I spent my late teens and early 20s peering down microscopes as an undergraduate Clinical Biochemistry and Microbiology student…verrry nerdy 🙂
It was here that I learned about the immense world of microbes, fungi, yeasts….and how plants, microbes, humans and animals have evolved together.

The plants, and the microbiology of the soil have evolved symbiotic relationships overtime which exchange plant sugars (food for microbes) for essential nutrients (food for plants), in the plant roots and nodules, and through vast underground fungal networks…providing the soil structure is still intact. This is a vital understanding, as plants need many trace elements and nutrients that may not be present in the soil where they are growing.

Having biologically active soil, which organic regenerative agricultural practices ensure, mean that the plants can source any nutrient that they require for their growth and health from the biology present in the soil. It also means that the plants can also communicate with each other over vast distances, thus warning of potential challenges coming, enabling plants to make biochemical changes to adapt to the challenge and create resistance within the plant, thus making them healthier, and increase their survival chances. This health in the form of plant biochemistry is then passed on to us 🙂

In the field there are many potential challenges to a small seed as it grows to be a seedling and then a mature plant. It will experience extreme climatic events, pests, sunlight, pathogens, insects, weeds, animals, butterflies, birds, bees, humans, children – and all of life… When a plant is under attack from a pathogen or other threat, the plant will have an immune response creating different biochemistry (not exactly the same way that we do, however protective chemicals are sourced from the active biology present in the soil, and generated from within the plant, as well as the beneficial microbes which consume the pathogen or produce antibiotics at the site of the infection).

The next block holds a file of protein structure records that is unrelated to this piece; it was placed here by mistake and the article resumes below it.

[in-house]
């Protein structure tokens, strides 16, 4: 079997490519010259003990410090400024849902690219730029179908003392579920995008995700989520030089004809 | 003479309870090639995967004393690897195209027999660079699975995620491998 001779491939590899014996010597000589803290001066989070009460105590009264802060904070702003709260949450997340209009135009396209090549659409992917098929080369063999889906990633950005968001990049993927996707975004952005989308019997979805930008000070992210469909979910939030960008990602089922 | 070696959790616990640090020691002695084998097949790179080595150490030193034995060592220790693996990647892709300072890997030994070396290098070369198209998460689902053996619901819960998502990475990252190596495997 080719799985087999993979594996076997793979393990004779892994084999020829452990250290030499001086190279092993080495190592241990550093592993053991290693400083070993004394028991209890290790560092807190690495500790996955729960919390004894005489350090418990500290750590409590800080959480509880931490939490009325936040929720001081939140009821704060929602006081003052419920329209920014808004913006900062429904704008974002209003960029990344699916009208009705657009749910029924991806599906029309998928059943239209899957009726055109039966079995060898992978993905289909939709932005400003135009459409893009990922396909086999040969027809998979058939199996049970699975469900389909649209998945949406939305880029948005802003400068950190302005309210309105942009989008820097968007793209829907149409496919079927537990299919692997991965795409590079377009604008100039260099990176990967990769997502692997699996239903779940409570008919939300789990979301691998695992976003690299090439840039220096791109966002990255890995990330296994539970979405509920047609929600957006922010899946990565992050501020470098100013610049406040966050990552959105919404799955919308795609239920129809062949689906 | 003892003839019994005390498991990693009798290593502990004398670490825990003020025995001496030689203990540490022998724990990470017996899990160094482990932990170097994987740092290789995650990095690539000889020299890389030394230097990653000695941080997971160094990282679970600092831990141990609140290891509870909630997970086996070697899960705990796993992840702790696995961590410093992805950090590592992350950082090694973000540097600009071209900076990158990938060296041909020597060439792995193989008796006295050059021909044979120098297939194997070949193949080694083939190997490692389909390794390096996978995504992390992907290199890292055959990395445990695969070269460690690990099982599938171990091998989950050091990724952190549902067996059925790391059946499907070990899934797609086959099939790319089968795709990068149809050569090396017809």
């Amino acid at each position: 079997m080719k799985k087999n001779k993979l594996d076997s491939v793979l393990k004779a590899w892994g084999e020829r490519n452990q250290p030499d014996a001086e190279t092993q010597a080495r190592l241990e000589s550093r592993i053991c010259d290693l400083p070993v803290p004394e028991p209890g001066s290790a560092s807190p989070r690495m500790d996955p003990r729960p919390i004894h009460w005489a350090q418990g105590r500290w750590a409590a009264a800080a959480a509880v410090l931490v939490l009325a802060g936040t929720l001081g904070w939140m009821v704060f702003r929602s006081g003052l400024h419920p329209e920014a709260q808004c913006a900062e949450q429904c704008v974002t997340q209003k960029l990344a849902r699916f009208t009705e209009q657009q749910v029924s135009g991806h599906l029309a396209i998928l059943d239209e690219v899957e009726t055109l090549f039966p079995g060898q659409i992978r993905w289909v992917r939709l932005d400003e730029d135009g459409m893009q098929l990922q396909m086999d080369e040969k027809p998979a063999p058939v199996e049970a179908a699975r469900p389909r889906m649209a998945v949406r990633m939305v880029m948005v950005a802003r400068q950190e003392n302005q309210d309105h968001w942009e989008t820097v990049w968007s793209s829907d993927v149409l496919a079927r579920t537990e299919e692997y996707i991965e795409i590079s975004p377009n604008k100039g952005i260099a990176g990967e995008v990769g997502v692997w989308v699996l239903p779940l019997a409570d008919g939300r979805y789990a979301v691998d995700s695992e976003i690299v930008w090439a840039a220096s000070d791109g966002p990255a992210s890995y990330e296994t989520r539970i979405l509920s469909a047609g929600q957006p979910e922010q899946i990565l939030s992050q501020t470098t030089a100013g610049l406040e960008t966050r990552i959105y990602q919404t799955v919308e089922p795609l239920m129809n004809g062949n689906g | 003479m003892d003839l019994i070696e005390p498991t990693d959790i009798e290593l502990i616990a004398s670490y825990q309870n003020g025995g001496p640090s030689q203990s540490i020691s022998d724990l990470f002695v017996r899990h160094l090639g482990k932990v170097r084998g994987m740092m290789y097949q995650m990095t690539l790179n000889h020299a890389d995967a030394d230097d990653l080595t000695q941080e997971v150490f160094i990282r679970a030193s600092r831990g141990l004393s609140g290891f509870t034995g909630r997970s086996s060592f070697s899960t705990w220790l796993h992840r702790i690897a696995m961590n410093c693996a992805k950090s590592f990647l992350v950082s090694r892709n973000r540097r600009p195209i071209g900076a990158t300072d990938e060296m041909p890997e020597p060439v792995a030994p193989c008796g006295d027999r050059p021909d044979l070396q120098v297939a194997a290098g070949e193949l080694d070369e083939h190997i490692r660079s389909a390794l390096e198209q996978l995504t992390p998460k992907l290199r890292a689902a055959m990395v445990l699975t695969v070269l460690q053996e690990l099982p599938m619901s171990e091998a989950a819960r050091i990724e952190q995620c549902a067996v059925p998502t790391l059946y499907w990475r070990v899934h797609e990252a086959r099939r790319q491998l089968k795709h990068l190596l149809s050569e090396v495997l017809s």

When the plant overcomes the challenge, it has increased its resilience, health and nutrient density in its chemistry, which is passed on when consumed, increasing our health in kind. Thus the soil-grown plant has access to all 90+ elements, trace element and nutrients and medicines that may be required for its health, and indeed for ours.

I continue to be fascinated by these connections, and by learning more about increasing the biology of the soil, so it becomes more biologically active and grows more resilient, vibrant, alive, food and flowers.

From my heart to yours,

sheia x